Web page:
Roanoke Rapids city center demolished and in the dark

Posted April 19, 2011

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— Power was out for the third straight day Tuesday in the downtown commercial district of Roanoke Rapids after Saturday's tornado as business owners assessed damage and looked to rebuild.

Buildings constructed with brick and cinder block and reinforced with steel beams were completely blown apart.

Buddy Strickland's real estate, insurance, plumbing and construction business on Park Avenue crumbled to "nothing but bricks and sticks."

"It's unbelievable that things could happen in that length of time – just seconds," he said. "We're not talking about minutes. We're talking about seconds."

Strickland is working to salvage whatever he can from the rubble and plans to rebuild his business from the ground up at another location. 

"(There's) nothing we can do. We're not in control of nature," Strickland said. "God was looking out for us and all these people around us."

No one was killed in Halifax County, and there were only four reports of minor injuries in the city of Roanoke Rapids, officials said.

roanoke rapids Roanoke Rapids city center demolished and in the dark

Also on Park Avenue, the roof was ripped off and the back wall exploded at the Employment Securities Commission office. Manager Tommy McKnight said he felt personally connected to the demolished building.

"It's very discouraging and disheartening because it feels like part of my life is in it because I spent 24 years working in it," McKnight said.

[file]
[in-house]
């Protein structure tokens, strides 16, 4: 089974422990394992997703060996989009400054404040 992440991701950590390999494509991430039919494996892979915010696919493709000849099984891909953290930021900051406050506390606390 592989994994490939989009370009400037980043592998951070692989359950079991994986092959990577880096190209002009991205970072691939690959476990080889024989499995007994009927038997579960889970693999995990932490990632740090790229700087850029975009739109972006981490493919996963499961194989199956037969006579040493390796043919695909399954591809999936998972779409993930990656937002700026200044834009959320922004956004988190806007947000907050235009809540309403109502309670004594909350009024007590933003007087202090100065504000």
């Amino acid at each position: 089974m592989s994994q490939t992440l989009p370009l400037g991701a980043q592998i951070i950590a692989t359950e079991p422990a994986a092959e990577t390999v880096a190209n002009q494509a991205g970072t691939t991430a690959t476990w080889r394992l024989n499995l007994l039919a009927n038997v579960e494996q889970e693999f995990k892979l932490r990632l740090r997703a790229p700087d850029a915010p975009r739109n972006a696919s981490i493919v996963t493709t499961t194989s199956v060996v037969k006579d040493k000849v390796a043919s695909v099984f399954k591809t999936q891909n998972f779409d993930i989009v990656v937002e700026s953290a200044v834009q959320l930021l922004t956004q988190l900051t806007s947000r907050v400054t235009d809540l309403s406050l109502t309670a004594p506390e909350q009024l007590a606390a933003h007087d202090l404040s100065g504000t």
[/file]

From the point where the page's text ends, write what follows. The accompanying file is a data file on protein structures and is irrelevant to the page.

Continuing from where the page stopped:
He said the ESC is confident that it will be able to retrieve all the paperwork and records that were stored there because most information is backed up electronically. The commission plans to open a temporary office in the city later this week.

Across the street, Bob Wrenn's photo business had employees inside the building Saturday, but the former bank was equipped with a super secure hiding place – a vault.

Wrenn and his wife were listening to storm coverage on the radio at Bob's One Hour Photo when they heard what sounded like a jet engine.

"It started getting really loud and she said, 'I think we should move into the vault' and you should always listen to your wife," Wrenn said. "We had just gotten in and both turned around and the drop ceiling lifted up and two windows exploded at the same time."

Wrenn said glass shattered everywhere and the side of the building and the store facade were completely torn off. The only thing left standing was the vault.

"We always joked that if we ever had a tornado and the building was destroyed, just start digging for the vault because that's where we'd be, and that's exactly where we went," he said.

According to preliminary numbers released by the Federal Emergency Management Agency, seven homes in the area were destroyed, 15 had major damage and another 37 were affected by the storm.

FEMA has not released data on damage to businesses.

Roanoke Rapids city officials plan to release their own damage numbers Wednesday because they said FEMA’s data was incomplete.


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  • wralfan Apr 20, 2011

    When I live in RoRap during Floyd we were without power for 10 days. It's a shame to see peoples lives ripped apart in mere seconds.

  • FromClayton Apr 20, 2011

    lol telman. I thought the same thing! Isn't that horrible. I was hopeing that's what they meant by city center and that is why i clicked on the story. They could have just collected the insurance money and been done with the whole thing. I'm sorry a tornado hit, but if it had to hit, that would have been a great place....

  • Telman Apr 20, 2011

    shame it missed the roanoke rapids theatre. Local taxpayers could use the break.